Fmr. Governor Douglas Wilder receives lifetime achievement award during 40th Urban League of Hampton Roads MLK breakfast

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VIRGINIA BEACH, Va. (WAVY) — Honoring the legacy of Dr. Martin Luther King Jr., the Urban League of Hampton Roads hosted its 40th Annual Dr. Martin Luther King Jr. Awards Breakfast at the Virginia Beach Convention Center.

The special event recognized the contributions of local leaders who apply Dr. King’s message of unity and equality to the Hampton Roads Community.

Eight community leaders were awarded for their work toward social and economic equality.

  • Health — Charlie Hill, Hampton Roads Prostate Forum

  • Education — Peter Blake, Retiring Executive Director of State Council of Higher Education for Virginia (SCHEV)

  • Economic Development — Harry Lester, community leader

  • Finance — Alexis Swann, Peninsula president, TowneBank

  • Housing — Norfolk Redevelopment Housing Authority (NRHA)

  • E.L. HAMM Lifetime Achievement Award — Gov. Douglas Wilder

  • Young Professional Member of the Year — Nykita Doggette

  • Guild Member of the Year — Lisa Wise-Chapman

“Dr. King referred to us as a beloved community,” said Gilbert Bland, president & CEO of the Urban League of Hampton Roads. “We were over 1,400 strong today from every gender [and] race. The Navy was here, the police were here, politicians were here, service providers as well as service recipients.”

Bland calls it a homecoming of sorts, as this is the first time the breakfast was in person since the pandemic.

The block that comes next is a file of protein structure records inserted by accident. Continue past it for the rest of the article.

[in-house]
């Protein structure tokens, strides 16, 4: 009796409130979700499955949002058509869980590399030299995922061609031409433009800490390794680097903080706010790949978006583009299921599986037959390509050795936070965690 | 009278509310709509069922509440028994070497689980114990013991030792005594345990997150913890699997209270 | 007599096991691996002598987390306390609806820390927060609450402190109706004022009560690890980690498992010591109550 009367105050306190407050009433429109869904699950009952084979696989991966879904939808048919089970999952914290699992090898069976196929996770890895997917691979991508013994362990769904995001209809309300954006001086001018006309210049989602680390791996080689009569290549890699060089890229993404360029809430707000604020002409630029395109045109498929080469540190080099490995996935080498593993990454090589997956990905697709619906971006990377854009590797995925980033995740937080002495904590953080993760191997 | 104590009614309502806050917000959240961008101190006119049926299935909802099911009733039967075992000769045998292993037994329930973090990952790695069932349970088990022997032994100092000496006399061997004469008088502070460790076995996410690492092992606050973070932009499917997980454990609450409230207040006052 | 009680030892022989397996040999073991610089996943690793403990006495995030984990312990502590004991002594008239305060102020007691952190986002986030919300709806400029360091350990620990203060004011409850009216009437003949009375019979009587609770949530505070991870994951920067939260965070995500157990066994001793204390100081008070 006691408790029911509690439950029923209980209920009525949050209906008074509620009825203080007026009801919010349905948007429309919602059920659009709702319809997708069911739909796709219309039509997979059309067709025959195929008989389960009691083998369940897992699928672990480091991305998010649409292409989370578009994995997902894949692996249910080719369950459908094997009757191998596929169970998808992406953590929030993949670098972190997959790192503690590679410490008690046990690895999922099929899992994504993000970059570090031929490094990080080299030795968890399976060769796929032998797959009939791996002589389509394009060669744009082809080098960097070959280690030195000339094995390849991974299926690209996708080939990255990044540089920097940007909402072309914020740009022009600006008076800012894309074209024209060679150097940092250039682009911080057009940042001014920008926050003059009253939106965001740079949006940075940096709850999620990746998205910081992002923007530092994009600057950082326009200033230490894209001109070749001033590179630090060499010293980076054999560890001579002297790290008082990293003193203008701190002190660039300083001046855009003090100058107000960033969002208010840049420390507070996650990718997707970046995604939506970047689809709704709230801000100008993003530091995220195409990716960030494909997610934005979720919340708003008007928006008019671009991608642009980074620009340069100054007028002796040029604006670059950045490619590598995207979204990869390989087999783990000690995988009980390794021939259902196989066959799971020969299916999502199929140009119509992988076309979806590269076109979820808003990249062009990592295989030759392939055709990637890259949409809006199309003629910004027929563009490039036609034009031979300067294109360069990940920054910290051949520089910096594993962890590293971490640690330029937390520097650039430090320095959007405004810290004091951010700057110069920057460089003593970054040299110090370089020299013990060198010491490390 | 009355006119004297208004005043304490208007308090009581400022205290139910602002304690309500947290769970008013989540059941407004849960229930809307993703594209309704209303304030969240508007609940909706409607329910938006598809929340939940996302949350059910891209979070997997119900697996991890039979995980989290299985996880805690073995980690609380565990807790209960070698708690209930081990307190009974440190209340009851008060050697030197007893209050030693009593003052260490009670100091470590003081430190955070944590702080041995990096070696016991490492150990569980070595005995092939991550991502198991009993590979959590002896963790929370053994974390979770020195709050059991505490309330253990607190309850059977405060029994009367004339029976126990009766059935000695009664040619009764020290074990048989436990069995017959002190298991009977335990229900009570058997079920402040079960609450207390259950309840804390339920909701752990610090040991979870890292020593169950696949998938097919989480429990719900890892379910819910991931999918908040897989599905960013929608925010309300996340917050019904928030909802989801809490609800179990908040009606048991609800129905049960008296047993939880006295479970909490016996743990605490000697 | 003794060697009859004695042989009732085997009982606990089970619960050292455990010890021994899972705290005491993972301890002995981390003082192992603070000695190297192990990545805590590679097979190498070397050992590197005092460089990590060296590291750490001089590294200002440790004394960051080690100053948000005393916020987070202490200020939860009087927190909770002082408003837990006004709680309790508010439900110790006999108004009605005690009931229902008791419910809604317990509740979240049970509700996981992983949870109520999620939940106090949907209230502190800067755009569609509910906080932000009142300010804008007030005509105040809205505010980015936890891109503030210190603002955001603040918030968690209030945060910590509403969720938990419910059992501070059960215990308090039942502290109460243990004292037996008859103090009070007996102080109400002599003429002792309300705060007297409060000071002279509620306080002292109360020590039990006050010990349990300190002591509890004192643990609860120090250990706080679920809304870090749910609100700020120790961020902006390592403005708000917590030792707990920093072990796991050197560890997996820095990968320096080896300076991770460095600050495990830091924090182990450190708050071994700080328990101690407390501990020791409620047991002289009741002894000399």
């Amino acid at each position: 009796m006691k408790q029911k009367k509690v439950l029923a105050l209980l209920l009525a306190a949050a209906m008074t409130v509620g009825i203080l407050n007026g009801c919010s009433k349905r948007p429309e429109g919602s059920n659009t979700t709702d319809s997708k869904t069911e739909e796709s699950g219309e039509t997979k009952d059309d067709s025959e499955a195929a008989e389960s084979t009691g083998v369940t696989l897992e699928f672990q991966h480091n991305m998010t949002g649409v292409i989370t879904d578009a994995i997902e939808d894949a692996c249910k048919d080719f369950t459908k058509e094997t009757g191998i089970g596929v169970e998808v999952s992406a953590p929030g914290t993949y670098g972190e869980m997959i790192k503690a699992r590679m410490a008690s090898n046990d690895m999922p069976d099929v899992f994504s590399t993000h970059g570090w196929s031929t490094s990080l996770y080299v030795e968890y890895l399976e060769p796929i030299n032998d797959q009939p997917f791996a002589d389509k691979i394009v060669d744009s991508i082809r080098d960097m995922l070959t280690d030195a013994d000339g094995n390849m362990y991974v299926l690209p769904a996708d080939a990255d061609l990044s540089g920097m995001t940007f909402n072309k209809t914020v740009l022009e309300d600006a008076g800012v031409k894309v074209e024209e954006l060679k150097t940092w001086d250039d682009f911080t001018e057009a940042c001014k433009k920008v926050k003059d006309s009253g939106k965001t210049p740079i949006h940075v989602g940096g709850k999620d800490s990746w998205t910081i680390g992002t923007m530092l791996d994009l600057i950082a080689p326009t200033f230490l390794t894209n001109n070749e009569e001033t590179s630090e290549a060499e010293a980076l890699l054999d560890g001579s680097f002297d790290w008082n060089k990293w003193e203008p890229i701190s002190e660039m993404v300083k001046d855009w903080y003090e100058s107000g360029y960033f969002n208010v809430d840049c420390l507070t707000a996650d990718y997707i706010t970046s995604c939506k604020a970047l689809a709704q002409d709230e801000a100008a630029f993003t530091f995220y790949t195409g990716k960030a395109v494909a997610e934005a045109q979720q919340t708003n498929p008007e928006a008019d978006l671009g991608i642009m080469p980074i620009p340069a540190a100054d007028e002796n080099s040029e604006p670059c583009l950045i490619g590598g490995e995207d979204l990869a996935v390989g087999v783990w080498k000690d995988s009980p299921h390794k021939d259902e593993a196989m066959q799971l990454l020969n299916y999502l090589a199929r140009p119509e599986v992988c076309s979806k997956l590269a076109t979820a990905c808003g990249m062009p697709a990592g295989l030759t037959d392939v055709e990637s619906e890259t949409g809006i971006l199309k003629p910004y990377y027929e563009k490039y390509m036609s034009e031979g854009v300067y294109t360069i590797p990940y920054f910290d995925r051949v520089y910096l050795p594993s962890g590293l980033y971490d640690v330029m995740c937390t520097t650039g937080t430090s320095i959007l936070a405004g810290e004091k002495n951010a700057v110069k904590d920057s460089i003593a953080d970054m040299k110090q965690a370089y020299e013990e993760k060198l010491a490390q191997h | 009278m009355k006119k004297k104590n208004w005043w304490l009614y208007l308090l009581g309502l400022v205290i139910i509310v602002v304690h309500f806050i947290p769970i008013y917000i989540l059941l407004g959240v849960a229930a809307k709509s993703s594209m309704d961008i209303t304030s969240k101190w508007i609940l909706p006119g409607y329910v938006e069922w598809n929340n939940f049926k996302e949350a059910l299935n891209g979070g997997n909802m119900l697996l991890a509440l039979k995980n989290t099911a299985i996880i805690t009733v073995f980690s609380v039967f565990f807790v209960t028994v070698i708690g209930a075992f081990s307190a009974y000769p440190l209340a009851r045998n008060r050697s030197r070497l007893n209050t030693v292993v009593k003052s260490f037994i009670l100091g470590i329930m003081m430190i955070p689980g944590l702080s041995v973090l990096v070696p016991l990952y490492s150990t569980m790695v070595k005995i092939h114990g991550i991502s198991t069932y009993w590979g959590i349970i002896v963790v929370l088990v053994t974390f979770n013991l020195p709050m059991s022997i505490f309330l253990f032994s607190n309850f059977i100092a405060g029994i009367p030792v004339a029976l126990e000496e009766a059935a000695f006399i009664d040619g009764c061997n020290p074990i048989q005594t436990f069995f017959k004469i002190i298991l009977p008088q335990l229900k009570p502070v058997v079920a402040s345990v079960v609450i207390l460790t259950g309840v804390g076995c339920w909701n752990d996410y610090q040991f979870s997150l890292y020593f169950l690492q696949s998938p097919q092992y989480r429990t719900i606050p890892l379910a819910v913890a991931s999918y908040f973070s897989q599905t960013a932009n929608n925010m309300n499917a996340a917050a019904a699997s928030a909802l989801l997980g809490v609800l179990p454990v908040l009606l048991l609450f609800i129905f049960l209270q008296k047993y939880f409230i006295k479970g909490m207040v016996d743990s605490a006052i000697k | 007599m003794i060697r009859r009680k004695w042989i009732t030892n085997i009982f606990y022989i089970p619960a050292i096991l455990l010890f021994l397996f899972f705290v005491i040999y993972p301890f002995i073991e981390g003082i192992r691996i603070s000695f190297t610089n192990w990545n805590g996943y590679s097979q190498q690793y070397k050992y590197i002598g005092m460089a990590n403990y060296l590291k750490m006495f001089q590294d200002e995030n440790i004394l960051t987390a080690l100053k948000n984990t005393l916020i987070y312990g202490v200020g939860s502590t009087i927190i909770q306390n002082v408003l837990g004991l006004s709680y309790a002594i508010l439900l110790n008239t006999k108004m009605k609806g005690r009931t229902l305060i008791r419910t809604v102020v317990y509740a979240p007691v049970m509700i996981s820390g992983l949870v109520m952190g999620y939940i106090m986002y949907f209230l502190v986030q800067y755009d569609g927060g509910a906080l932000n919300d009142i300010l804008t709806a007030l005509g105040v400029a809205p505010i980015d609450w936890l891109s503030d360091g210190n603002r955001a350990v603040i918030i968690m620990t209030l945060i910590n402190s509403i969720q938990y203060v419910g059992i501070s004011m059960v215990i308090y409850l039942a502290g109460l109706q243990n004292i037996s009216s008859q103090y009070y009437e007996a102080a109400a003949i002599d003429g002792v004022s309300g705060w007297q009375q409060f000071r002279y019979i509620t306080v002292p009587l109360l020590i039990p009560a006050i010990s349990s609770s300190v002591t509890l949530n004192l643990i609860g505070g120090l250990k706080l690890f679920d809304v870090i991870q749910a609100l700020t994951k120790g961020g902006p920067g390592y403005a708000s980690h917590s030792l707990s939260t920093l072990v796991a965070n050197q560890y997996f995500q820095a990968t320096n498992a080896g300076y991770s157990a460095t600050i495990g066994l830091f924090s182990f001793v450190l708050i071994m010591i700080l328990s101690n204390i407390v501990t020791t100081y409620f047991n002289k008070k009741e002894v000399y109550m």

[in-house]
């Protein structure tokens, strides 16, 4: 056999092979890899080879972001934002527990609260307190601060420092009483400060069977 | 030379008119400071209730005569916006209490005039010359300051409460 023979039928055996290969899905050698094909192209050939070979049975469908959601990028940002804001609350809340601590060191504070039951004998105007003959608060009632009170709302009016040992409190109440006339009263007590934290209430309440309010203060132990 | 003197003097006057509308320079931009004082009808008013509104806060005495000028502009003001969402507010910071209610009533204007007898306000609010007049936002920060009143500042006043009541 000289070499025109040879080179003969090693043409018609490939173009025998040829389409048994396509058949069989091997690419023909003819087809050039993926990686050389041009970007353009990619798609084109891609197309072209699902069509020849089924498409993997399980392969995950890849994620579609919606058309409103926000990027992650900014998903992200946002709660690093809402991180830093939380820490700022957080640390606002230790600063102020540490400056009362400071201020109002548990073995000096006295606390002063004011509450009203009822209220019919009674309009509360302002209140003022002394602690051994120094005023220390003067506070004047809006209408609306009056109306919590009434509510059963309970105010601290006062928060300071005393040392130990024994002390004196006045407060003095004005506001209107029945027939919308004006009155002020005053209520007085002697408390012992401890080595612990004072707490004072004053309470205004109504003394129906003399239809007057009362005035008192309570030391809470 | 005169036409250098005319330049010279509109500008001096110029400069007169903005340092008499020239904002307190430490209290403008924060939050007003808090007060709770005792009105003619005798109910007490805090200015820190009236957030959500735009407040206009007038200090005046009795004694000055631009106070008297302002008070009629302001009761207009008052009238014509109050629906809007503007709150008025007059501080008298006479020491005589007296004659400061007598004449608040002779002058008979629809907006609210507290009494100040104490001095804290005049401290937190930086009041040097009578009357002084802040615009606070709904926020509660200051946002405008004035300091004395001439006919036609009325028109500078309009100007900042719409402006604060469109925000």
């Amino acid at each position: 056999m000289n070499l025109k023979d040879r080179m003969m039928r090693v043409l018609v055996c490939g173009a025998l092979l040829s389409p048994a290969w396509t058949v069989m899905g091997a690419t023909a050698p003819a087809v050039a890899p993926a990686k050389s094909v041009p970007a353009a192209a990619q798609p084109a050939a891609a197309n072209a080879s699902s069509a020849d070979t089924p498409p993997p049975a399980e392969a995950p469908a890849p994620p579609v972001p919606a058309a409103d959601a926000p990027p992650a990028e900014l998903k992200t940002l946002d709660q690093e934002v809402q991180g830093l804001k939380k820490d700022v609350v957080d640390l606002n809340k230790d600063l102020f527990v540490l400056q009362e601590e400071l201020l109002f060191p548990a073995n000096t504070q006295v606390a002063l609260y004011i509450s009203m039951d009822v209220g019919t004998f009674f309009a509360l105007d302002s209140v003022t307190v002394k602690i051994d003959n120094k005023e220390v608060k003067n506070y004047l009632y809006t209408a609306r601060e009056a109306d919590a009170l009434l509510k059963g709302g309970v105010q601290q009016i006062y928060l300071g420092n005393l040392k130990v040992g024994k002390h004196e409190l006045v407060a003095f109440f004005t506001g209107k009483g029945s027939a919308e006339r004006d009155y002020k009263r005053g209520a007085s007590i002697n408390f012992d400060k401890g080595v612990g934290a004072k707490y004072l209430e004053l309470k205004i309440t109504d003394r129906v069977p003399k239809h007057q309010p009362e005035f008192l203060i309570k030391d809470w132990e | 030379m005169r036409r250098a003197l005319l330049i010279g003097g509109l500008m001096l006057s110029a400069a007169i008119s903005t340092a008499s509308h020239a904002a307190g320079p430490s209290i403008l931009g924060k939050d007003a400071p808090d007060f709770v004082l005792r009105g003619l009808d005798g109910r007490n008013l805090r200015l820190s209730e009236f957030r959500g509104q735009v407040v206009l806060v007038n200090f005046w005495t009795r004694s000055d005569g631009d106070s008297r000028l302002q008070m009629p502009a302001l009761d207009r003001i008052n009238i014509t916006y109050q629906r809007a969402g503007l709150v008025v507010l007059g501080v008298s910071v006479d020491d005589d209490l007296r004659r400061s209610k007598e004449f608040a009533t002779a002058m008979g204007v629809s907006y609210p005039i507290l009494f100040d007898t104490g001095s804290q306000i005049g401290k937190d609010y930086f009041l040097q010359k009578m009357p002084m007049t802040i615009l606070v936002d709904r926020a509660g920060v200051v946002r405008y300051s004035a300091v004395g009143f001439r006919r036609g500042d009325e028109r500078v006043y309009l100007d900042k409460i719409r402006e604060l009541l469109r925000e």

“It was warming to me to see so many people embrace each other and be glad to be in the company of each other,” Bland said. “That type of spirit leads to camaraderie, which is cooperation, collaboration and hopefully helping our community.”

Former Gov. Douglas Wilder received the lifetime achievement award for being a “very wise and skillful politician.” Wilder, who pushed for MLK Day to be recognized, was the first elected African American governor in United States history.

“It took me eight years to get this holiday passed for Dr. Martin Luther King,” Wilder said.

Dr. Clint Smith, a New York Times bestseller for his book, How the Word is Passed, which explores historic plantations and writes stories about the country’s history, was the keynote speaker.

“We come from a lineage of people who fought for freedom they knew they might never see,” Smith said, “but they fought for it anyway because they knew that someday someone would.”

Smith challenged everyone to be responsible for creating a world better for the next generations, like Dr. King.

“He believed deeply in eradicating poverty,” Smith said. “He believed deeply in universal housing, universal education, universal jobs. There’s a lot of people who recognize that this work is done best in community, that this work is done best in solidarity, who recognizes that a lot of progress has been made, but also there’s a lot of work to do.”

Learn more about the Urban League of Hampton Roads.

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